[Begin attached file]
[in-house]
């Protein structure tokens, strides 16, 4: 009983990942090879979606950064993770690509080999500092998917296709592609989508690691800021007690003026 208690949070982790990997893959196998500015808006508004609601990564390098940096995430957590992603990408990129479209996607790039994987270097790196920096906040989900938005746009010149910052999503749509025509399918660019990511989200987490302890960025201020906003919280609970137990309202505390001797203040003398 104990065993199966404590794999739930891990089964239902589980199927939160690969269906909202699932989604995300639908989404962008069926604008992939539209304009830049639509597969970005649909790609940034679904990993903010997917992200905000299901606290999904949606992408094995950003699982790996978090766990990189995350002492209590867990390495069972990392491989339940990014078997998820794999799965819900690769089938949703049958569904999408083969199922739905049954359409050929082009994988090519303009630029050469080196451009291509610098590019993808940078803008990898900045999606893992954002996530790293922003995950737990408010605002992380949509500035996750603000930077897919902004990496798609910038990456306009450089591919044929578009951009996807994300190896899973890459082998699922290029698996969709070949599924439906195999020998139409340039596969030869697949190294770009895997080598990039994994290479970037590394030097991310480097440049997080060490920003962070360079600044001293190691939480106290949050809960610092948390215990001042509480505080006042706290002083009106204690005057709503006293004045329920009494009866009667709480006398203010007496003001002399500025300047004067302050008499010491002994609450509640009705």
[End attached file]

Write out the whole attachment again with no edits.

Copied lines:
[in-house]
């Protein structure tokens, strides 16, 4: 009983990942090879979606950064993770690509080999500092998917296709592609989508690691800021007690003026 208690949070982790990997893959196998500015808006508004609601990564390098940096995430957590992603990408990129479209996607790039994987270097790196920096906040989900938005746009010149910052999503749509025509399918660019990511989200987490302890960025201020906003919280609970137990309202505390001797203040003398 104990065993199966404590794999739930891990089964239902589980199927939160690969269906909202699932989604995300639908989404962008069926604008992939539209304009830049639509597969970005649909790609940034679904990993903010997917992200905000299901606290999904949606992408094995950003699982790996978090766990990189995350002492209590867990390495069972990392491989339940990014078997998820794999799965819900690769089938949703049958569904999408083969199922739905049954359409050929082009994988090519303009630029050469080196451009291509610098590019993808940078803008990898900045999606893992954002996530790293922003995950737990408010605002992380949509500035996750603000930077897919902004990496798609910038990456306009450089591919044929578009951009996807994300190896899973890459082998699922290029698996969709070949599924439906195999020998139409340039596969030869697949190294770009895997080598990039994994290479970037590394030097991310480097440049997080060490920003962070360079600044001293190691939480106290949050809960610092948390215990001042509480505080006042706290002083009106204690005057709503006293004045329920009494009866009667709480006398203010007496003001002399500025300047004067302050008499010491002994609450509640009705």